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Title: Conceptualising Foundation Trust reform in the NHS : an empirical analysis of three NHS organisations
Author: Yinka-Adebisi, Adeleke
Awarding Body: University of Southampton
Current Institution: University of Southampton
Date of Award: 2013
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Beginning from the 1990s when the ‘New Public Management’ was introduced in the public sector, many countries around the world embraced this new way of working, especially in the developed countries. This adoption kept public sector services in economies like the United Kingdom (UK) under a tremendous pressure to become more efficient in the delivery of effective services. This phenomenon was named - ‘Value for Money’ initiative within the UK public sector. In order to achieve these goals, the public sector has been inundated with several reform regimes, thereby adopting management techniques and tools, which are arguably similar to that being used in the private sector. The National Health Service (NHS) was not left out of this wave. The NHS introduced the market system in the 1990s, in which the providers and purchasers of health services were segregated, giving them the opportunity to negotiate price of services with each other. The wave of reforms have since not stopped; by 2004, Foundation Trust (FT) status was introduced in the NHS, where the government chose to devolve accountability for health service to the local communities. The purpose of the devolution is to allow NHS hospitals to become locally accountable to their communities. The conferment of a new status on the NHS organisations is expected to set them loose from the government’s apron, granting them financial freedom, where they can keep surpluses generated for reinvestment in services, make investment decisions without deferring to the government and have a better control of the organisation. This research has six major objectives. First, it seeks to understand the entirety of Foundation Trust Status in the NHS, second, to outline the role of accounting as the controlling tool in the organisational setting, third, is to identify the string of local accountability within and outside the FT organisation, fourth, is to establish the effect of the structural change witnessed within organisation types, fifth, is to locate the FT change within the general form of the New Public Management (NPM), thereby evidencing the study as an empirical learning and finally evaluating the effectiveness of the FT reform within the organisations being studied. The study adopted an interpretive perspective, gathering data through interviews, documentary analysis and researcher’s observation. The study later adopted the thematic synthesis strategy in analysing the data. It is a multi-case study research, which involved three (3) NHS Trusts in the UK. The first organisation is a non-FT hospital, undergoing the process of becoming a Foundation Trust, the second and third operates as fully licensed Foundation Trust hospitals. This paper reflected on institutional theory as a tool, to understand the FT status in the NHS. In particular, we identified the forces that exerted pressure on the NHS organisations, the place of accounting as a tool in the process, how these organisations responded to innovation uptake. Data analysis unveiled organisation’s struggle for compliance through legitimacy for power and resource, which became the central phenomenon of this study. The NHS organisations were found to be resolute in their choice to implement the FT reform, in spite of the inherent complexity of the process on top of their day to day operational challenges. The struggle for compliance resulted in a mixed result, initiating an active pursuit of efficiency especially in the early adopter and then a negative influence on the late adopter organisation as actors engaged in a number of creative activities as they seek legitimacy. The result from this thematic study proposed that organisations adopt and implement accounting changes for the purpose of achieving legitimacy and promoting efficiency, as well as advancing self-interests. The effect of each choice was found relative to organisational motive for the adoption of the change, either for efficiency or legitimacy. This paper contributes to the theoretical understanding and relevance of institutional theory, particularly the New Institutional Sociology (NIS) in the NHS. Thus, providing a framework for legitimacy, this further illuminates possible explanations for the interrelationships between organisation’s adoption and the implementation of an accounting change in organisations, with the attendance of loose coupling. In addition, it contributes to the practical understanding of the FT change amongst practitioners in the NHS, an understanding, which helps grasp the importance of the change within the context of today’s society, as driven by the current and developing economic terrain.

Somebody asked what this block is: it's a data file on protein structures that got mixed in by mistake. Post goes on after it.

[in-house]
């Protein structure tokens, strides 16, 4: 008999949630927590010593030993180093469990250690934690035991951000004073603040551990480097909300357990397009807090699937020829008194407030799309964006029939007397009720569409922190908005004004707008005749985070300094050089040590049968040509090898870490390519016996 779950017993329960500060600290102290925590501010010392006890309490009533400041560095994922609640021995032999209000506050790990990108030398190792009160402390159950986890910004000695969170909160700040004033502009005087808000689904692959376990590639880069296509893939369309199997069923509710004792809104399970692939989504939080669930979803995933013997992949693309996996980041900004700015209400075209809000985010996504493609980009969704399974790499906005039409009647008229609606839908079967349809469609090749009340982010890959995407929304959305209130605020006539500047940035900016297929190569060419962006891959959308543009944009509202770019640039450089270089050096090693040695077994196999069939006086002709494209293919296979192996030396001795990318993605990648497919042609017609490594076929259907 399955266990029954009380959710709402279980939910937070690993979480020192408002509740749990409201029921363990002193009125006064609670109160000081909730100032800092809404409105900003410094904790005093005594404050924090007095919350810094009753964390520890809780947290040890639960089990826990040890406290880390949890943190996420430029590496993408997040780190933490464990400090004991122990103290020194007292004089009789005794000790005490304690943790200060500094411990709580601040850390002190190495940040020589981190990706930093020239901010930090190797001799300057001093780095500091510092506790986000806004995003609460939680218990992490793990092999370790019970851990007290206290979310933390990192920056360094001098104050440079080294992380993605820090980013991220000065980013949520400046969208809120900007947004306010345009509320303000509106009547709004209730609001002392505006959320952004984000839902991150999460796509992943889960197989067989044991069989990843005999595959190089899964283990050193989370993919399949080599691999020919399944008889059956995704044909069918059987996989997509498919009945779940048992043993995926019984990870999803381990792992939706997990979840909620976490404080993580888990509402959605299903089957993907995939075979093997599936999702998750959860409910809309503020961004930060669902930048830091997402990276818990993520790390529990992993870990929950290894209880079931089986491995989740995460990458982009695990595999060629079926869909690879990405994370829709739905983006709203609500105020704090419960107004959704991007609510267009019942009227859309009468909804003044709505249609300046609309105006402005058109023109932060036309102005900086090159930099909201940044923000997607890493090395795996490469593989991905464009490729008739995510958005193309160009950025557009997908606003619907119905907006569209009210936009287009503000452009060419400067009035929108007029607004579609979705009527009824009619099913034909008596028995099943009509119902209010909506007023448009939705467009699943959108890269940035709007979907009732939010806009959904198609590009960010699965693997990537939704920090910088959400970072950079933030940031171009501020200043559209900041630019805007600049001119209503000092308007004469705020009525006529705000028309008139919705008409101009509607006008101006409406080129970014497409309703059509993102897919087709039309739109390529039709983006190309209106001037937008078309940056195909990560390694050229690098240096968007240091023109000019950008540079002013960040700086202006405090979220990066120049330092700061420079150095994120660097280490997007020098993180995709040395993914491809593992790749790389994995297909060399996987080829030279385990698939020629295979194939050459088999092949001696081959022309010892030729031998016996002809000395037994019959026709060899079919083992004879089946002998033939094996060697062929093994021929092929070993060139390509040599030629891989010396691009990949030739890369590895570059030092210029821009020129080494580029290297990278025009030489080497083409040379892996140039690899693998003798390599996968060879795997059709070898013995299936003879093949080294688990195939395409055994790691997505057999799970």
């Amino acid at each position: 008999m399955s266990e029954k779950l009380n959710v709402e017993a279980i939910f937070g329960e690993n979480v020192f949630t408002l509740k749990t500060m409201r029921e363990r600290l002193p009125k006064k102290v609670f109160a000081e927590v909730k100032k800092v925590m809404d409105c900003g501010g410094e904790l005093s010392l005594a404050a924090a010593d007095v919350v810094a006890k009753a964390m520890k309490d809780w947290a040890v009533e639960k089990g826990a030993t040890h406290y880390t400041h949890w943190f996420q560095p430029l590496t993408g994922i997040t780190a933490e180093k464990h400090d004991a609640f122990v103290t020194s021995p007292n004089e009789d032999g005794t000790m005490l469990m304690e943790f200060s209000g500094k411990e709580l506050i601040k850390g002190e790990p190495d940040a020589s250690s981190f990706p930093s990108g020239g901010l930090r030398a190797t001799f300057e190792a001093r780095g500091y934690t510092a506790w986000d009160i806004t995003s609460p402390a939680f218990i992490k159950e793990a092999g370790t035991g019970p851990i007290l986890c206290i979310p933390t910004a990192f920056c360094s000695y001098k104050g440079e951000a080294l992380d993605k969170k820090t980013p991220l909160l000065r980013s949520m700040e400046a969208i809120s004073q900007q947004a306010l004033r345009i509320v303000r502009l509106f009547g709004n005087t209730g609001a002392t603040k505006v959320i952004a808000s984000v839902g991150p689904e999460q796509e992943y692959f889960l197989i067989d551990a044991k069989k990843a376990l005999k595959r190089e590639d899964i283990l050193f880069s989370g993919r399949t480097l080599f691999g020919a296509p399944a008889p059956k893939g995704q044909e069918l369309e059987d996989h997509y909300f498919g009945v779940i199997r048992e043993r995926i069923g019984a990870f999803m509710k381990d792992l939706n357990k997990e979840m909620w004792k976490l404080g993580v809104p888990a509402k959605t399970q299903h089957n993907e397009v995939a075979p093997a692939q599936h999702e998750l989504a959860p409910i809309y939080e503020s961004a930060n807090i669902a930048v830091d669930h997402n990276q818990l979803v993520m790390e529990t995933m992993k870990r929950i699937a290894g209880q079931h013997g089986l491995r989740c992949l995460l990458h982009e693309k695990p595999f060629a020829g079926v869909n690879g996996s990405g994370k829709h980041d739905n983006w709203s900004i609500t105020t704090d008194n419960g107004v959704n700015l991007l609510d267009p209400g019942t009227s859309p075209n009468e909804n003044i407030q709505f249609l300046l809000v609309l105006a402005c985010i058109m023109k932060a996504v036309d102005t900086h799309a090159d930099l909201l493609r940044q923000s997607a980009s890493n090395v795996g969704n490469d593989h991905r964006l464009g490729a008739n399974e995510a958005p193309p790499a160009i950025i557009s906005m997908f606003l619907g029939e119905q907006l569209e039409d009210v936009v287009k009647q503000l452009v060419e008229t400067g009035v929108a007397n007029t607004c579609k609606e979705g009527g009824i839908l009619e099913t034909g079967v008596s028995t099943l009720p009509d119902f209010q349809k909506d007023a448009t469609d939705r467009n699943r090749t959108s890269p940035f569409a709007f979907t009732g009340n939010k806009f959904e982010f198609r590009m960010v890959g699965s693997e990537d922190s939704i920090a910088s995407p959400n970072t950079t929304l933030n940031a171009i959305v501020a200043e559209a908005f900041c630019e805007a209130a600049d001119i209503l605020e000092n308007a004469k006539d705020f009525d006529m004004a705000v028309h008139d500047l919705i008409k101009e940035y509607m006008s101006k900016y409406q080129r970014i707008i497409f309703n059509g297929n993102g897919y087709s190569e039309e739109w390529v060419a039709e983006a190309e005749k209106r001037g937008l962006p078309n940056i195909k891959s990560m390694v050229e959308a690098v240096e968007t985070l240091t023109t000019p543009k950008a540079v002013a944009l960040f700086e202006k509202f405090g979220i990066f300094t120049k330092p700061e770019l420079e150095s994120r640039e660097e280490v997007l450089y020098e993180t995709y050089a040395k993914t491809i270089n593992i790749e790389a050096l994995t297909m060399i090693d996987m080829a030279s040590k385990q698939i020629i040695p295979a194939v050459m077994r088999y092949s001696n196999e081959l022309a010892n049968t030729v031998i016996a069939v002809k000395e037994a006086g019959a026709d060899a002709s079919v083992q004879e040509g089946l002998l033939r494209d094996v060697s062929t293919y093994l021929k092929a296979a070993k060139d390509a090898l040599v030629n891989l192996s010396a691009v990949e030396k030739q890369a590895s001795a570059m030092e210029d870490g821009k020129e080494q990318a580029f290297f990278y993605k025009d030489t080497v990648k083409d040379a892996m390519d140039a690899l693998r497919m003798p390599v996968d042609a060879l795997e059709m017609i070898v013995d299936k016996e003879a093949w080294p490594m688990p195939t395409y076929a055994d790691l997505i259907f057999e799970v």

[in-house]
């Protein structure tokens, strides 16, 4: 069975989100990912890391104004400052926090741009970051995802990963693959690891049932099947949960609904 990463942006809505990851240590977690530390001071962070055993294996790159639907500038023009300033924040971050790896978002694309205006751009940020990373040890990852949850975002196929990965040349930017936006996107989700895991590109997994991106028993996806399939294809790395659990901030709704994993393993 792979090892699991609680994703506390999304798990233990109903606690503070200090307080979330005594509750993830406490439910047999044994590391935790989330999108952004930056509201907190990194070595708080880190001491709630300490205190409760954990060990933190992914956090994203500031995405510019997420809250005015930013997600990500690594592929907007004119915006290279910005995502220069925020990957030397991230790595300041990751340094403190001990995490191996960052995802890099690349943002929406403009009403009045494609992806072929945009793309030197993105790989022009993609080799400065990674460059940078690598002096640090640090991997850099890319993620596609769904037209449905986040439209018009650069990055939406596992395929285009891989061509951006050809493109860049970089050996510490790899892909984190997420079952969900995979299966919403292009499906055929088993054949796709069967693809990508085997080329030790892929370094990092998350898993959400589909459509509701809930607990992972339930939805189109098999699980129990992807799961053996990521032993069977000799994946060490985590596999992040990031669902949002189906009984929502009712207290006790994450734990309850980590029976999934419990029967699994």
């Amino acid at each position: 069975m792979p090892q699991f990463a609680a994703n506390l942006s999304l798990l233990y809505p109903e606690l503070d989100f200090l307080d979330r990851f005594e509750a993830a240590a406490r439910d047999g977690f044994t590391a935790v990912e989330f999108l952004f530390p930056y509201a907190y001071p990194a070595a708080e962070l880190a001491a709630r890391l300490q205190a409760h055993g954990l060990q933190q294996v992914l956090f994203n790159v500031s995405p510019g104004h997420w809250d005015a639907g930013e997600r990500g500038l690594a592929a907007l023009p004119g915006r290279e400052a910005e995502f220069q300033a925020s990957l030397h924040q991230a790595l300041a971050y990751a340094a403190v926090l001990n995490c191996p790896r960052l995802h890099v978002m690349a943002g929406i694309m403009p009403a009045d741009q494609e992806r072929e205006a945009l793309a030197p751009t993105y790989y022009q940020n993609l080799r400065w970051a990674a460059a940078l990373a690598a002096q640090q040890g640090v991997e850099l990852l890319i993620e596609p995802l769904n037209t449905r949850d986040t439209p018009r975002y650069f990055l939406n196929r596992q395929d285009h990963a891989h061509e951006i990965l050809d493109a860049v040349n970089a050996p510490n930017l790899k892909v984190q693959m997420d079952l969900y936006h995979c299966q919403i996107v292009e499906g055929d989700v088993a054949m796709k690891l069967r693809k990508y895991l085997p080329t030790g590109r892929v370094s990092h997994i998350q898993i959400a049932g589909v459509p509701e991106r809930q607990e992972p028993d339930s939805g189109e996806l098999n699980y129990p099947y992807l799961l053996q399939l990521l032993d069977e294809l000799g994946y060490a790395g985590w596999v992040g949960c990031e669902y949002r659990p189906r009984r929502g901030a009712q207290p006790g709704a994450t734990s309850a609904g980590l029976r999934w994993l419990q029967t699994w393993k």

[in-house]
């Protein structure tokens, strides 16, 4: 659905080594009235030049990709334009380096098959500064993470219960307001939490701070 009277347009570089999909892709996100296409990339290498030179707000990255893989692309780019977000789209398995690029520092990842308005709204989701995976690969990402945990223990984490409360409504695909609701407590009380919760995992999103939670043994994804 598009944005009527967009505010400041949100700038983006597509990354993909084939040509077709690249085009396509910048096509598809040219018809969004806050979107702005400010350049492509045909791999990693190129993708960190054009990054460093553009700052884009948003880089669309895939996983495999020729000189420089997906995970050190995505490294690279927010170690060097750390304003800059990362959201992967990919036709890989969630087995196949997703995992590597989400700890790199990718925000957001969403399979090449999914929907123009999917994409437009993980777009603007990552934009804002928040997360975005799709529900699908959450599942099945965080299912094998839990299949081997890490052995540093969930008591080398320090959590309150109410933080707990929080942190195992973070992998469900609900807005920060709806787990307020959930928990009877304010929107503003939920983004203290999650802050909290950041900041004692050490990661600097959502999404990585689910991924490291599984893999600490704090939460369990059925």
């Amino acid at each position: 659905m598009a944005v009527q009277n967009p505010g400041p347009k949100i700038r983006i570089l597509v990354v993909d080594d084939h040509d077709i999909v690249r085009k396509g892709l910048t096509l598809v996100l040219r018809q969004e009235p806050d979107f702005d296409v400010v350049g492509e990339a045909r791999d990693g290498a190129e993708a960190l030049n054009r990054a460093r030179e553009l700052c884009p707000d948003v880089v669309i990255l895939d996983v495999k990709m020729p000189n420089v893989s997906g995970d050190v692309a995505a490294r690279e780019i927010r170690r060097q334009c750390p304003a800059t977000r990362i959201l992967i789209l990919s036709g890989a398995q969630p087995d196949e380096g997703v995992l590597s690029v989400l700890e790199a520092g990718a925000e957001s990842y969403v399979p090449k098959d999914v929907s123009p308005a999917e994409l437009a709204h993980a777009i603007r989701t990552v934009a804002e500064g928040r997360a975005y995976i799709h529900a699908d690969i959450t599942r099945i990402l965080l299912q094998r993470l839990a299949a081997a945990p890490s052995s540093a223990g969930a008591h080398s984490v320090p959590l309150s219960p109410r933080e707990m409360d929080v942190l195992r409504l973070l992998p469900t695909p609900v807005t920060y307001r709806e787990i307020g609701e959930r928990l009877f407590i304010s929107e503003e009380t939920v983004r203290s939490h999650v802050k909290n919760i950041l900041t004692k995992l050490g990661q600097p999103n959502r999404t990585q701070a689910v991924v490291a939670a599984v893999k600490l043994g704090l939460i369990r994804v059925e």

Supervisor: Goddard, Andrew Sponsor: Not available
Qualification Name: Thesis (Ph.D.) Qualification Level: Doctoral
EThOS ID:  DOI: Not available
Keywords: HD28 Management. Industrial Management ; RA Public aspects of medicine